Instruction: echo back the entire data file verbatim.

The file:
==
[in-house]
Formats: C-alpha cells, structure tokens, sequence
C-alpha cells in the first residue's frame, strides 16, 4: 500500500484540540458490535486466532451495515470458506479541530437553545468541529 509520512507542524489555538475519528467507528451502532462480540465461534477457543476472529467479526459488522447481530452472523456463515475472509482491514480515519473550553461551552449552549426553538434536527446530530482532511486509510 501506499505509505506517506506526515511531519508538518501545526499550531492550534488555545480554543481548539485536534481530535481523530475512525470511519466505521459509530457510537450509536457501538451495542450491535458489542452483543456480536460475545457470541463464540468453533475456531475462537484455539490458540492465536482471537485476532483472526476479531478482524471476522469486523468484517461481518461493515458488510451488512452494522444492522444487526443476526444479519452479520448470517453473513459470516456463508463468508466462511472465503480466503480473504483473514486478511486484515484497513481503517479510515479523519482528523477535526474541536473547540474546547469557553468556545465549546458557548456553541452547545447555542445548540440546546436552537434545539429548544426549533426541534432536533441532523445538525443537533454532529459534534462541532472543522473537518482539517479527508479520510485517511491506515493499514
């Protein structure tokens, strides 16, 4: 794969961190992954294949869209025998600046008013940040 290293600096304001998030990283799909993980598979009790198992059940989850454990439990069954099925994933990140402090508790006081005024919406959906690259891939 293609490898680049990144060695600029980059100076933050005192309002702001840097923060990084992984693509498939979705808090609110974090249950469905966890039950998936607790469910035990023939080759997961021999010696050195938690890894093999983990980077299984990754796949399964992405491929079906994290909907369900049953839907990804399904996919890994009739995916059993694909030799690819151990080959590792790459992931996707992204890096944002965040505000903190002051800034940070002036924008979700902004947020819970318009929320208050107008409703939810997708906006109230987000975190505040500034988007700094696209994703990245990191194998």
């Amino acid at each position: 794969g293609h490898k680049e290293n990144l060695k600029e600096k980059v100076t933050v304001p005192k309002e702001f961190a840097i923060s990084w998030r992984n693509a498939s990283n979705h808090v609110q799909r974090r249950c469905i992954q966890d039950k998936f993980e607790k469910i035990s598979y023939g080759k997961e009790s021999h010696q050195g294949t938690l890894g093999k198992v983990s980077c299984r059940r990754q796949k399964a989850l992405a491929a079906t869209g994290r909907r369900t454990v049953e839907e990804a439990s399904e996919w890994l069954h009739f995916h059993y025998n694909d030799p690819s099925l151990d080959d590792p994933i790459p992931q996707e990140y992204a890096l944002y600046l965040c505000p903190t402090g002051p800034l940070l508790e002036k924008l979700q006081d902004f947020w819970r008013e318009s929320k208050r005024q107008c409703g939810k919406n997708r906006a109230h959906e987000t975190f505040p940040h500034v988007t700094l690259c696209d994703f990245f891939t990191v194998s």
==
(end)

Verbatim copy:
[in-house]
Formats: C-alpha cells, structure tokens, sequence
C-alpha cells in the first residue's frame, strides 16, 4: 500500500484540540458490535486466532451495515470458506479541530437553545468541529 509520512507542524489555538475519528467507528451502532462480540465461534477457543476472529467479526459488522447481530452472523456463515475472509482491514480515519473550553461551552449552549426553538434536527446530530482532511486509510 501506499505509505506517506506526515511531519508538518501545526499550531492550534488555545480554543481548539485536534481530535481523530475512525470511519466505521459509530457510537450509536457501538451495542450491535458489542452483543456480536460475545457470541463464540468453533475456531475462537484455539490458540492465536482471537485476532483472526476479531478482524471476522469486523468484517461481518461493515458488510451488512452494522444492522444487526443476526444479519452479520448470517453473513459470516456463508463468508466462511472465503480466503480473504483473514486478511486484515484497513481503517479510515479523519482528523477535526474541536473547540474546547469557553468556545465549546458557548456553541452547545447555542445548540440546546436552537434545539429548544426549533426541534432536533441532523445538525443537533454532529459534534462541532472543522473537518482539517479527508479520510485517511491506515493499514
């Protein structure tokens, strides 16, 4: 794969961190992954294949869209025998600046008013940040 290293600096304001998030990283799909993980598979009790198992059940989850454990439990069954099925994933990140402090508790006081005024919406959906690259891939 293609490898680049990144060695600029980059100076933050005192309002702001840097923060990084992984693509498939979705808090609110974090249950469905966890039950998936607790469910035990023939080759997961021999010696050195938690890894093999983990980077299984990754796949399964992405491929079906994290909907369900049953839907990804399904996919890994009739995916059993694909030799690819151990080959590792790459992931996707992204890096944002965040505000903190002051800034940070002036924008979700902004947020819970318009929320208050107008409703939810997708906006109230987000975190505040500034988007700094696209994703990245990191194998």
């Amino acid at each position: 794969g293609h490898k680049e290293n990144l060695k600029e600096k980059v100076t933050v304001p005192k309002e702001f961190a840097i923060s990084w998030r992984n693509a498939s990283n979705h808090v609110q799909r974090r249950c469905i992954q966890d039950k998936f993980e607790k469910i035990s598979y023939g080759k997961e009790s021999h010696q050195g294949t938690l890894g093999k198992v983990s980077c299984r059940r990754q796949k399964a989850l992405a491929a079906t869209g994290r909907r369900t454990v049953e839907e990804a439990s399904e996919w890994l069954h009739f995916h059993y025998n694909d030799p690819s099925l151990d080959d590792p994933i790459p992931q996707e990140y992204a890096l944002y600046l965040c505000p903190t402090g002051p800034l940070l508790e002036k924008l979700q006081d902004f947020w819970r008013e318009s929320k208050r005024q107008c409703g939810k919406n997708r906006a109230h959906e987000t975190f505040p940040h500034v988007t700094l690259c696209d994703f990245f891939t990191v194998s």